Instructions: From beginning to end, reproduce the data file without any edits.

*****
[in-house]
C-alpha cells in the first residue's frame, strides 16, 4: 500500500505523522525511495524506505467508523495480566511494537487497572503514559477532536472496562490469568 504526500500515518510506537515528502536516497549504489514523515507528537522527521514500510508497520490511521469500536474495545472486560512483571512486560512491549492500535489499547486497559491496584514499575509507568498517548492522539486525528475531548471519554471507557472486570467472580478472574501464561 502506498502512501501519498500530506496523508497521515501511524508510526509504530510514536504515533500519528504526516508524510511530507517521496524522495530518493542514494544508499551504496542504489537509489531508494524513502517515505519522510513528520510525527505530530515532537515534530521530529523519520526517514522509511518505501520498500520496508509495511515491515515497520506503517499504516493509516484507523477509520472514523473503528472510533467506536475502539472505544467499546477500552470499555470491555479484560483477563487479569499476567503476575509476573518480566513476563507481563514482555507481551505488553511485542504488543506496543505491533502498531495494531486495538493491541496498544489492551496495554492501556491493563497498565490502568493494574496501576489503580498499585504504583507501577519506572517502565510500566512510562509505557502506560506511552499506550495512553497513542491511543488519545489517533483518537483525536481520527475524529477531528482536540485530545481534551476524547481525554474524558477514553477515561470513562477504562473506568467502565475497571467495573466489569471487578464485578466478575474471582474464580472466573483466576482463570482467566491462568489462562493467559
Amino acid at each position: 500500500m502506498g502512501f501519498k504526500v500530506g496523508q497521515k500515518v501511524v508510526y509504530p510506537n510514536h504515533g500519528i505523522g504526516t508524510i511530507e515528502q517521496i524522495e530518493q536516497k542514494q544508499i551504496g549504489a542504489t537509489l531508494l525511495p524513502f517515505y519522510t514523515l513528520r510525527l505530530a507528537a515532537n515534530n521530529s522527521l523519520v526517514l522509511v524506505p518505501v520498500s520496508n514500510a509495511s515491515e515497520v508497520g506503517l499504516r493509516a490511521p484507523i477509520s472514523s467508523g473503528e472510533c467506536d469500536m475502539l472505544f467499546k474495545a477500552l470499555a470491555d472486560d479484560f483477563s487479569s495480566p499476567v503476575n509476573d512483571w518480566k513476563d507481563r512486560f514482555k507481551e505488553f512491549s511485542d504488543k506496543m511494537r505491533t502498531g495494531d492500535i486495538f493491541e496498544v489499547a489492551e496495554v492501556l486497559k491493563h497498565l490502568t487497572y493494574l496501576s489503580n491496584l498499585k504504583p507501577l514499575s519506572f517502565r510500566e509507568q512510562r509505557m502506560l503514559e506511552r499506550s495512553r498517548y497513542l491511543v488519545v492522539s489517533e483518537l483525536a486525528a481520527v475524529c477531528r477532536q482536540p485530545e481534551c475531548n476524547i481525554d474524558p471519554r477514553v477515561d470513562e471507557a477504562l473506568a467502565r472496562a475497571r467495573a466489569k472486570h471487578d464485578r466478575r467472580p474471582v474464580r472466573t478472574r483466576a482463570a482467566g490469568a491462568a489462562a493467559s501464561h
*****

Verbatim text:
[in-house]
C-alpha cells in the first residue's frame, strides 16, 4: 500500500505523522525511495524506505467508523495480566511494537487497572503514559477532536472496562490469568 504526500500515518510506537515528502536516497549504489514523515507528537522527521514500510508497520490511521469500536474495545472486560512483571512486560512491549492500535489499547486497559491496584514499575509507568498517548492522539486525528475531548471519554471507557472486570467472580478472574501464561 502506498502512501501519498500530506496523508497521515501511524508510526509504530510514536504515533500519528504526516508524510511530507517521496524522495530518493542514494544508499551504496542504489537509489531508494524513502517515505519522510513528520510525527505530530515532537515534530521530529523519520526517514522509511518505501520498500520496508509495511515491515515497520506503517499504516493509516484507523477509520472514523473503528472510533467506536475502539472505544467499546477500552470499555470491555479484560483477563487479569499476567503476575509476573518480566513476563507481563514482555507481551505488553511485542504488543506496543505491533502498531495494531486495538493491541496498544489492551496495554492501556491493563497498565490502568493494574496501576489503580498499585504504583507501577519506572517502565510500566512510562509505557502506560506511552499506550495512553497513542491511543488519545489517533483518537483525536481520527475524529477531528482536540485530545481534551476524547481525554474524558477514553477515561470513562477504562473506568467502565475497571467495573466489569471487578464485578466478575474471582474464580472466573483466576482463570482467566491462568489462562493467559
Amino acid at each position: 500500500m502506498g502512501f501519498k504526500v500530506g496523508q497521515k500515518v501511524v508510526y509504530p510506537n510514536h504515533g500519528i505523522g504526516t508524510i511530507e515528502q517521496i524522495e530518493q536516497k542514494q544508499i551504496g549504489a542504489t537509489l531508494l525511495p524513502f517515505y519522510t514523515l513528520r510525527l505530530a507528537a515532537n515534530n521530529s522527521l523519520v526517514l522509511v524506505p518505501v520498500s520496508n514500510a509495511s515491515e515497520v508497520g506503517l499504516r493509516a490511521p484507523i477509520s472514523s467508523g473503528e472510533c467506536d469500536m475502539l472505544f467499546k474495545a477500552l470499555a470491555d472486560d479484560f483477563s487479569s495480566p499476567v503476575n509476573d512483571w518480566k513476563d507481563r512486560f514482555k507481551e505488553f512491549s511485542d504488543k506496543m511494537r505491533t502498531g495494531d492500535i486495538f493491541e496498544v489499547a489492551e496495554v492501556l486497559k491493563h497498565l490502568t487497572y493494574l496501576s489503580n491496584l498499585k504504583p507501577l514499575s519506572f517502565r510500566e509507568q512510562r509505557m502506560l503514559e506511552r499506550s495512553r498517548y497513542l491511543v488519545v492522539s489517533e483518537l483525536a486525528a481520527v475524529c477531528r477532536q482536540p485530545e481534551c475531548n476524547i481525554d474524558p471519554r477514553v477515561d470513562e471507557a477504562l473506568a467502565r472496562a475497571r467495573a466489569k472486570h471487578d464485578r466478575r467472580p474471582v474464580r472466573t478472574r483466576a482463570a482467566g490469568a491462568a489462562a493467559s501464561h